Ok, so I’m not suggesting that you give up your favorite foods and live in the dark. However, I would suggest that each of us could take some time to periodically review our own actions. In many cases, there are more efficient and environmentally friendly things that we can do to improve conditions on our planet without making drastic sacrifices. Lighting, for example is one area where major savings can be achieved without much difficulty. First off, switching from incandescent light bulbs to LED or compact fluorescent light bulbs is a simple and effective change. No pain involved, just instant energy savings. Next up, how about installing motion sensors to control your outdoor lighting? This is another way to have as much light outdoors as is required, but only using it when and if necessary.  Full cut-off, down light only fixtures are another. What is gained by shining light up into the night sky and contributing to light pollution? Or into the neighbor’s windows? Not much in a positive sense. There are many places where immprovements can be made. How many others can you come up with?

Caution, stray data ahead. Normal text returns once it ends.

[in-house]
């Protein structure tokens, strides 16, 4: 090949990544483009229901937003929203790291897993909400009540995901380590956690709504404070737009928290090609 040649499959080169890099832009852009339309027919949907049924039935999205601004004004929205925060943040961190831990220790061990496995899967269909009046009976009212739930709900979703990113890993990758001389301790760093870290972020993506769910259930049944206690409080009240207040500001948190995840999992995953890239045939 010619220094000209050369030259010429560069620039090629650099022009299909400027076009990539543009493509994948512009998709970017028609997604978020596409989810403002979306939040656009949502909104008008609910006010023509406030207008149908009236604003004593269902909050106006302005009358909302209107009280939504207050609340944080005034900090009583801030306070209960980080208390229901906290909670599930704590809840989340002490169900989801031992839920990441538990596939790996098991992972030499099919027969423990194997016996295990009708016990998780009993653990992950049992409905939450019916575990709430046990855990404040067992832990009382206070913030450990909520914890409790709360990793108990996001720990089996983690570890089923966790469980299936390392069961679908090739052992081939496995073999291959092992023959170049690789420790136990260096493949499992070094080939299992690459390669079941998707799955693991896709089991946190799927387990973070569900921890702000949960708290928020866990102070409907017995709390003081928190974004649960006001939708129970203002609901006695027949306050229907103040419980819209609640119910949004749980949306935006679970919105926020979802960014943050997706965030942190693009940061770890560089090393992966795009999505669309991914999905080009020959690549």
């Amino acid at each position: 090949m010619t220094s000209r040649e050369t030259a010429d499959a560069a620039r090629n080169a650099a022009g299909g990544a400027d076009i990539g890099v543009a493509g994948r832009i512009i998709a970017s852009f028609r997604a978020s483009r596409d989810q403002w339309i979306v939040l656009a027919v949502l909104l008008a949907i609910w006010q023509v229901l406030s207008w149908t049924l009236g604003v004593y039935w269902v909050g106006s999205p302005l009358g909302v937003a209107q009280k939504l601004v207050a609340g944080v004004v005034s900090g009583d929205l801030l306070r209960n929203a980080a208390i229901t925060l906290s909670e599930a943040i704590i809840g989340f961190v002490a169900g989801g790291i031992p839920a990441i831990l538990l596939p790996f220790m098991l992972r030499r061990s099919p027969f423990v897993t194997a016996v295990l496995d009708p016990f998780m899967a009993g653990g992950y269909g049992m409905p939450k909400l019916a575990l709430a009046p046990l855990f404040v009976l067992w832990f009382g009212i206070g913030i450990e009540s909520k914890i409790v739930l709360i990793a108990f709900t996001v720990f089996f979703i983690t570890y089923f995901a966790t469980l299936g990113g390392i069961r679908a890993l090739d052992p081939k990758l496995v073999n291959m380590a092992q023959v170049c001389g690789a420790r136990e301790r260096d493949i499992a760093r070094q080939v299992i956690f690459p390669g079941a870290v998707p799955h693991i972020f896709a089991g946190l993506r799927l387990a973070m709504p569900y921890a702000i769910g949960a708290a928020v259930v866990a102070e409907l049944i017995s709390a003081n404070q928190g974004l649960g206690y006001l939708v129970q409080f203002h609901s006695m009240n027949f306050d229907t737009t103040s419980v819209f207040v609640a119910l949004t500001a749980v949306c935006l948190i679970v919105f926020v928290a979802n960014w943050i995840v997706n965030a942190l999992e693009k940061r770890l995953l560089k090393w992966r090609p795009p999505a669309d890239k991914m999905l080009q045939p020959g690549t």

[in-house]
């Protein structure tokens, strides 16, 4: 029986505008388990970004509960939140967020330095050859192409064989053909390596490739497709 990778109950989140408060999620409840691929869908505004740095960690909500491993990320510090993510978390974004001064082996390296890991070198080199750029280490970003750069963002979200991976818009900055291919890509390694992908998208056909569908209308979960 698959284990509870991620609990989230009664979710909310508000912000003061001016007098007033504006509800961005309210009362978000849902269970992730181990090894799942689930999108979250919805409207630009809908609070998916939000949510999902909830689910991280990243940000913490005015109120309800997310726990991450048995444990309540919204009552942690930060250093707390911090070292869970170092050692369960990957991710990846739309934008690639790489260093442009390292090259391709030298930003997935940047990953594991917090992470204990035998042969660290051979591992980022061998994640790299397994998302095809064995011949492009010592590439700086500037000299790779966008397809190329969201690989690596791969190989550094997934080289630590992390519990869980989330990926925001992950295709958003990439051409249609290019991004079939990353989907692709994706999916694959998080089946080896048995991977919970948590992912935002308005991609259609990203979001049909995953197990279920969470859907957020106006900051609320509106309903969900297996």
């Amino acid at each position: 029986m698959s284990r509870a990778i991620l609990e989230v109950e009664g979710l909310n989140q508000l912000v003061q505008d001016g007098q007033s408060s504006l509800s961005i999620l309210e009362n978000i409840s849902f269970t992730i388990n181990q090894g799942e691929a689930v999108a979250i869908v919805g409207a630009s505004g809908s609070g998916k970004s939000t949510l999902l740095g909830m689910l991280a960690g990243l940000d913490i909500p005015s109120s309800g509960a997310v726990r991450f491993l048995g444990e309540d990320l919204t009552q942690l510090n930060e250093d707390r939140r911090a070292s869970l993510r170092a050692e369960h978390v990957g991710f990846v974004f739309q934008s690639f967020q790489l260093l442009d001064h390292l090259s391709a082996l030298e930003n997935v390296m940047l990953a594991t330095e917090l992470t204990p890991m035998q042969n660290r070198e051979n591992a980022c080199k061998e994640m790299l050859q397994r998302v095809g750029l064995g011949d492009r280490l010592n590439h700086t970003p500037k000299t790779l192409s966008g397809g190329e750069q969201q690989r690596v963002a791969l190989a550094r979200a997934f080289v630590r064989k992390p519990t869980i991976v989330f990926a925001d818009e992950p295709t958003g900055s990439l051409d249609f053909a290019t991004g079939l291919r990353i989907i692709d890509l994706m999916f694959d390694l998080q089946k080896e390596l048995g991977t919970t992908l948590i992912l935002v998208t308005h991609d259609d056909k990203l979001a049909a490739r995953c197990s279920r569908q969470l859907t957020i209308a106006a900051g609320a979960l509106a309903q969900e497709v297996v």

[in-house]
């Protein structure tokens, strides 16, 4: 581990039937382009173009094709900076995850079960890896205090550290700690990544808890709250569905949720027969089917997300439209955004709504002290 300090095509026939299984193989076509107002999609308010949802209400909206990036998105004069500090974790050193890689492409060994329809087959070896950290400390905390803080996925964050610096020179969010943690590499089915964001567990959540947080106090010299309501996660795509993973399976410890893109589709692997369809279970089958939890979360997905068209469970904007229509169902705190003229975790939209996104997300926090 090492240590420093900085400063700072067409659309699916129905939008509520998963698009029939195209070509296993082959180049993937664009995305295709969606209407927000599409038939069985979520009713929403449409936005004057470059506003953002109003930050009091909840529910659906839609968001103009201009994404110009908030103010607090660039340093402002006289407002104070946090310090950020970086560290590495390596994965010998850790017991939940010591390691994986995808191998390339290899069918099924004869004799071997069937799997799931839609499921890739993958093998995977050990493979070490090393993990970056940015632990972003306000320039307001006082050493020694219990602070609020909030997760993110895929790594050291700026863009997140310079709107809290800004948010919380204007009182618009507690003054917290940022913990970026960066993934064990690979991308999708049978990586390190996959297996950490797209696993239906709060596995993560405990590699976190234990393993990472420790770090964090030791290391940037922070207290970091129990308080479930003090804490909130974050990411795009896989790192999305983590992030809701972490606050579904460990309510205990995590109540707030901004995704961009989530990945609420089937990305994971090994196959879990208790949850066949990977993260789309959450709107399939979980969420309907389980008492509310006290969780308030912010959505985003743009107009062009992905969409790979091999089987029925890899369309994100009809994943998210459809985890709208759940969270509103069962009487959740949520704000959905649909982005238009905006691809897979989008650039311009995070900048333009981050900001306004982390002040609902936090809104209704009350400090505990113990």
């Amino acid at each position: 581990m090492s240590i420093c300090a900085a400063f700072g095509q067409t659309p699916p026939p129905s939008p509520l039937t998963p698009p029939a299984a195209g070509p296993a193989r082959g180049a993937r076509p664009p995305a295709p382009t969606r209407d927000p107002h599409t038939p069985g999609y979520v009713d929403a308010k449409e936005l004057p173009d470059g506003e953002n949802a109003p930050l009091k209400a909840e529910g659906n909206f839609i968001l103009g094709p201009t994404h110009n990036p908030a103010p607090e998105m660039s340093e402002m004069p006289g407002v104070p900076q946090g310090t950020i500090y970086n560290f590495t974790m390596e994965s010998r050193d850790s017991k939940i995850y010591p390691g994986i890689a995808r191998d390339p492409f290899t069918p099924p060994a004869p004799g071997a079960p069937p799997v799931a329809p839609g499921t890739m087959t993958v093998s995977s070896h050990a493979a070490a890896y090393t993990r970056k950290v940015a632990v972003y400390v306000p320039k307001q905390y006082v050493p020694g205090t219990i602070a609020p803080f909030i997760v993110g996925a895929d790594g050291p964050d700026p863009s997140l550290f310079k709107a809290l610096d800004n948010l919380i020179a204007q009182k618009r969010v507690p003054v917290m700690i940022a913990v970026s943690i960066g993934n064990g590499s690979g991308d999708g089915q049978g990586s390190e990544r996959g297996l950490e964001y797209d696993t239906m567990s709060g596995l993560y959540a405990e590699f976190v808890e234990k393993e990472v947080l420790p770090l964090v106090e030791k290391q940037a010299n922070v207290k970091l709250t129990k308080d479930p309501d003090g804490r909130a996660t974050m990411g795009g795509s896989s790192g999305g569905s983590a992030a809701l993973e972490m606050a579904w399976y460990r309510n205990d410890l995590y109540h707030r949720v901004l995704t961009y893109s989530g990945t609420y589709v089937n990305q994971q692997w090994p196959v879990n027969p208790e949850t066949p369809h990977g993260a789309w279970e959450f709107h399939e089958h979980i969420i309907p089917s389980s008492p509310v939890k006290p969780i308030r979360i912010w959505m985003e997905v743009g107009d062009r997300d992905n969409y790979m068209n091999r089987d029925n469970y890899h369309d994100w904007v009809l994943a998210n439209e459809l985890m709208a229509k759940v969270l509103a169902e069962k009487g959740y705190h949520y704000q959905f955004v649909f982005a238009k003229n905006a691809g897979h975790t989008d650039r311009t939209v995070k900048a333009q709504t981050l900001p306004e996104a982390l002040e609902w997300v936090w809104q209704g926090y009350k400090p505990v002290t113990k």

How To Slash Your Outdoor Lighting Costs Up 99%

Posted on October 15, 2008 by Rob

I don’t need to tell you how expensive lighting can be. Anybody who receives a monthly utility bill is well aware of the rising costs associated with it. Outdoor lighting is often a sizable portion of the bill. Would you be interested in learning how to cut the costs associated with your outdoor lights? Significantly? Say, as much as 99%? I thought that would grab your attention. Read on for some simple steps you can take to immediately start slashing your outdoor lighting costs. Note: **A number of these ideas are applicable to interior lighting as well… allowing for further savings.